Cardiff University | Prifysgol Caerdydd ORCA
Online Research @ Cardiff 
WelshClear Cookie - decide language by browser settings

Cervical cancer incidence in young women: a historical and geographic controlled UK regional population study

Patel, A., Galaal, K., Burnley, C., Faulkner, K., Martin-Hirsch, P., Bland, M. J., Leeson, S., Beer, H., Paranjothy, Shantini, Sasieni, P. and Naik, R. 2012. Cervical cancer incidence in young women: a historical and geographic controlled UK regional population study. British Journal of Cancer 106 (11) , pp. 1753-1759. 10.1038/bjc.2012.148

Full text not available from this repository.


Background: The commencing age of cervical screening in England was raised from 20 to 25 years in 2004. Cervical cancer incidence in young women of England is increasing. It is not clear if this is due to either greater exposure to population risk factors or reduced cervical screening. Methods: We measured if the relative risk of cervical cancer in younger women (20–29 years) of the north-east of England (NE) differed to that of women aged 30yrs and above since 2004. We also measured average annual percentage change (AAPC) in the 3 yr moving average incidence for all age-groups. Regional screening coverage rate and population risk factors were reviewed. Comparisons were made with Wales where screening continues to commence from the age of 20 yrs. Results: Cervical cancer incidence in women aged 20–29 increased annually by an average of 10.3% between 2000 and 2009. The rise in women aged 30–39 was less steep (3.5%/year) but no significant rise was observed in women aged 40–49. Socioeconomic factors remained stable or improved during the time period except for the incidence of chlamydia, herpes simplex and in particular, genital warts, which increased significantly in young women. Data from Wales show similar results. Conclusion: The incidence of cervical cancers in young women of the NE is increasing. The rise in incidence is unrelated to the change in screening policy in 2004. Close monitoring of incidence in young women and a greater attempt to reverse the current decline in screening coverage of women aged 25–29 years are recommended.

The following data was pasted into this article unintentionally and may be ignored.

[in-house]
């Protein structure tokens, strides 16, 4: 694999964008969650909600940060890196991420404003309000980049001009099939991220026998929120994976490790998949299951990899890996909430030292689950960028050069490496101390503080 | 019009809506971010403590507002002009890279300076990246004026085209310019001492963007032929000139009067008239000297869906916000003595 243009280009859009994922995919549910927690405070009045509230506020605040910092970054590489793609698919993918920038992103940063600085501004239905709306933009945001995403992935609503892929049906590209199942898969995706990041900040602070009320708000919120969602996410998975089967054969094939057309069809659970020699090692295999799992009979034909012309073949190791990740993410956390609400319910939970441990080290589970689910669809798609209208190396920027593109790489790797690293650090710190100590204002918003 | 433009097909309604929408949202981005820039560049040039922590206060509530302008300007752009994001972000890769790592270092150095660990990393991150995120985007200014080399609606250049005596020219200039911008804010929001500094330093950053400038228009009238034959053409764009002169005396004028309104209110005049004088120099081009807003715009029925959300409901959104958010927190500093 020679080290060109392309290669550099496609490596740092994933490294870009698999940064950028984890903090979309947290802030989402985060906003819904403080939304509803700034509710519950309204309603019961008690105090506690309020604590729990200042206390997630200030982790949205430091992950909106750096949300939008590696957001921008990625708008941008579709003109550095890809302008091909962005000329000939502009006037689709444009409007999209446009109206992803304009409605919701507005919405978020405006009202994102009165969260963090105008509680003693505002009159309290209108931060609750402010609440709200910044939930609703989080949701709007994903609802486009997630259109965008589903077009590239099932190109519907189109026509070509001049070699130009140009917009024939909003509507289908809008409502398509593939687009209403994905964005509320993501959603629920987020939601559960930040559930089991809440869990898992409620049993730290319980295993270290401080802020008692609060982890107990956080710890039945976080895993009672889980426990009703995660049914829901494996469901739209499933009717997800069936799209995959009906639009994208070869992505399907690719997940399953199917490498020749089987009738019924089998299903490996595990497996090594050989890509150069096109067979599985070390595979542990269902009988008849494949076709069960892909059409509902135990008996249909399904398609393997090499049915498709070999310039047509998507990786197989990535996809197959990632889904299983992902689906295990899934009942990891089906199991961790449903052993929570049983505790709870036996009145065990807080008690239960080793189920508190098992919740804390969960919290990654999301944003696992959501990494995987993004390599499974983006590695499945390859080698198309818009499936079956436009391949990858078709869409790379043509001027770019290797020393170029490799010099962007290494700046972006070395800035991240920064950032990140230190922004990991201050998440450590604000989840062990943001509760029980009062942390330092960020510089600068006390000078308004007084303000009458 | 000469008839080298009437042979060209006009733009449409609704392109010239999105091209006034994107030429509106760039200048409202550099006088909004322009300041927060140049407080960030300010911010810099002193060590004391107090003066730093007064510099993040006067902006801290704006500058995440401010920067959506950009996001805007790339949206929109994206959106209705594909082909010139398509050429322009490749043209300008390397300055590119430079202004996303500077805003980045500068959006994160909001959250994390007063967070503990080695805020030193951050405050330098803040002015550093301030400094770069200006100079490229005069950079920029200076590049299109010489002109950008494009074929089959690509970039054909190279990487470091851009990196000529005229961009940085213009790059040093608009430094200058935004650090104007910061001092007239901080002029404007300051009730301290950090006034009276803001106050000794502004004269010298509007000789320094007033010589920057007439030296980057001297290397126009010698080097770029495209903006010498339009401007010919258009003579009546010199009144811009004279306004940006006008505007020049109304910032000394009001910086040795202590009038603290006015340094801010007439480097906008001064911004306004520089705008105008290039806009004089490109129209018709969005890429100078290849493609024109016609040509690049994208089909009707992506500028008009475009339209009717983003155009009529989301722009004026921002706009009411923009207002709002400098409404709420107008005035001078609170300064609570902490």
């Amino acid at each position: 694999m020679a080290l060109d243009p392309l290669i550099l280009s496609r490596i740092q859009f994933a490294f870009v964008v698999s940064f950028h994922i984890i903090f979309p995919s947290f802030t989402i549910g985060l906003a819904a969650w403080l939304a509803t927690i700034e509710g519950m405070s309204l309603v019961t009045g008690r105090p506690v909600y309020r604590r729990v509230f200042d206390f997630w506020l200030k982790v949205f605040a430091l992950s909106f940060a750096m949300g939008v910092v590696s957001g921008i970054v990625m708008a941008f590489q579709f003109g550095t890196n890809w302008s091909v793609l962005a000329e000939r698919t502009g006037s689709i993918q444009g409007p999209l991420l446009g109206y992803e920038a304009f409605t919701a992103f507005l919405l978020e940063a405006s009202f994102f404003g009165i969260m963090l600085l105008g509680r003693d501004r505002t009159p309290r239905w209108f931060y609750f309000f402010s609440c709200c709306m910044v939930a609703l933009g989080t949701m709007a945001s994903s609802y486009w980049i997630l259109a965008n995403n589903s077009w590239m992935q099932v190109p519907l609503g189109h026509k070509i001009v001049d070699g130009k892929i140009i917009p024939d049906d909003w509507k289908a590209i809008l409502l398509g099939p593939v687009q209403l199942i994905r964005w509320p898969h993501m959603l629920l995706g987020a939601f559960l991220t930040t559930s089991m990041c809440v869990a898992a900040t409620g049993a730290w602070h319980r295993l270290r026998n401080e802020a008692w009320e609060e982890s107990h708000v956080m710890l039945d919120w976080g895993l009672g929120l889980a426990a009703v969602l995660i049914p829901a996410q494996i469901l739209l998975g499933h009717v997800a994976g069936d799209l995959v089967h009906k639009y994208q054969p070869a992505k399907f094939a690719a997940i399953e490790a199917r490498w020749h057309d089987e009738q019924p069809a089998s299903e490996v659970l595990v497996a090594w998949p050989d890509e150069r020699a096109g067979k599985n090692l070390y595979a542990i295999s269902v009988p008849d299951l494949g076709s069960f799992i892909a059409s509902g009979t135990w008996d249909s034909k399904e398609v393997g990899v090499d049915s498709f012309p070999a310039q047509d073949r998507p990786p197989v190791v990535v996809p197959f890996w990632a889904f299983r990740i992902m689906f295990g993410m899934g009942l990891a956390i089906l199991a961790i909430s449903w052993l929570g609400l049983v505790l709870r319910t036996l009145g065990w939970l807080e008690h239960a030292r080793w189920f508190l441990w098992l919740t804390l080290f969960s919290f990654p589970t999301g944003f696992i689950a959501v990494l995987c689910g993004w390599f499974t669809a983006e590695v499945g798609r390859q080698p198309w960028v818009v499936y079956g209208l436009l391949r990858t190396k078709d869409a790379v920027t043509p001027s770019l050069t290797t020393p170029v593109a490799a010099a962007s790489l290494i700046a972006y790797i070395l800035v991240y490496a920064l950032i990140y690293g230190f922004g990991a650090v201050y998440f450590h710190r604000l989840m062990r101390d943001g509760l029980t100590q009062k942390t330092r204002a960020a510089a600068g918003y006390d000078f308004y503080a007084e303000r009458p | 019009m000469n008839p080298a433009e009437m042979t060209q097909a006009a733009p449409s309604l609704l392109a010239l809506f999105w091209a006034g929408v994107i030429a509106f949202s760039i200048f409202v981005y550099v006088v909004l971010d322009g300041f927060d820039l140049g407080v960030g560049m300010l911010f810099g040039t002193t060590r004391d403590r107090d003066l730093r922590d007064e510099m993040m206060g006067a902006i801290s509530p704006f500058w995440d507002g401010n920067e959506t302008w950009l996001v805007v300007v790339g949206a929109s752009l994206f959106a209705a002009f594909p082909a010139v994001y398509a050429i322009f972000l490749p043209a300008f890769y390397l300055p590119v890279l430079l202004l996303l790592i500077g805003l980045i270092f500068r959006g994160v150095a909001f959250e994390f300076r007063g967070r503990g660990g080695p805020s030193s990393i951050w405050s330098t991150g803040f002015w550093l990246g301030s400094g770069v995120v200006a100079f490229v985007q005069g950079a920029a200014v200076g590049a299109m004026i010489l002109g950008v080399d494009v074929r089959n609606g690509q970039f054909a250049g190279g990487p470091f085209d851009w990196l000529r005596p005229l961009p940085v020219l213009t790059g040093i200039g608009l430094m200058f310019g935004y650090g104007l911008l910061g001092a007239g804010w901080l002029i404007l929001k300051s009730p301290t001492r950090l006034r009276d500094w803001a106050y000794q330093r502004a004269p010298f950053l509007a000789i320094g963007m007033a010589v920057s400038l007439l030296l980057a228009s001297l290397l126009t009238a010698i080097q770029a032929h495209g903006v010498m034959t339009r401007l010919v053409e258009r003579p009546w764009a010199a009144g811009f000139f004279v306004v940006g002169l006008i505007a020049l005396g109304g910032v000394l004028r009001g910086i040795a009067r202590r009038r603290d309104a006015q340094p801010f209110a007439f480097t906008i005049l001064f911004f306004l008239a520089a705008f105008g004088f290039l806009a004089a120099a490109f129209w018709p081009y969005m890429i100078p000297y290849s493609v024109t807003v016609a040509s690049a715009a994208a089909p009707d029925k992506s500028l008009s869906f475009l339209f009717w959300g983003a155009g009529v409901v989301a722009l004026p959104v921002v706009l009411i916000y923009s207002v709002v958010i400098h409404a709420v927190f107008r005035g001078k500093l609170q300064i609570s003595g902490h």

Item Type: Article
Date Type: Publication
Status: Published
Schools: Medicine
Subjects: R Medicine > RC Internal medicine > RC0254 Neoplasms. Tumors. Oncology (including Cancer)
Uncontrolled Keywords: cervical cancer, incidence, screening, cervical intra-epithelial neoplasia, human papilloma virus, sexually transmitted disease
Publisher: Nature Publishing Group
ISSN: 0007-0920
Last Modified: 05 Jun 2017 03:44

Citation Data

Cited 27 times in Scopus. View in Scopus. Powered By Scopus® Data

Actions (repository staff only)

Edit Item Edit Item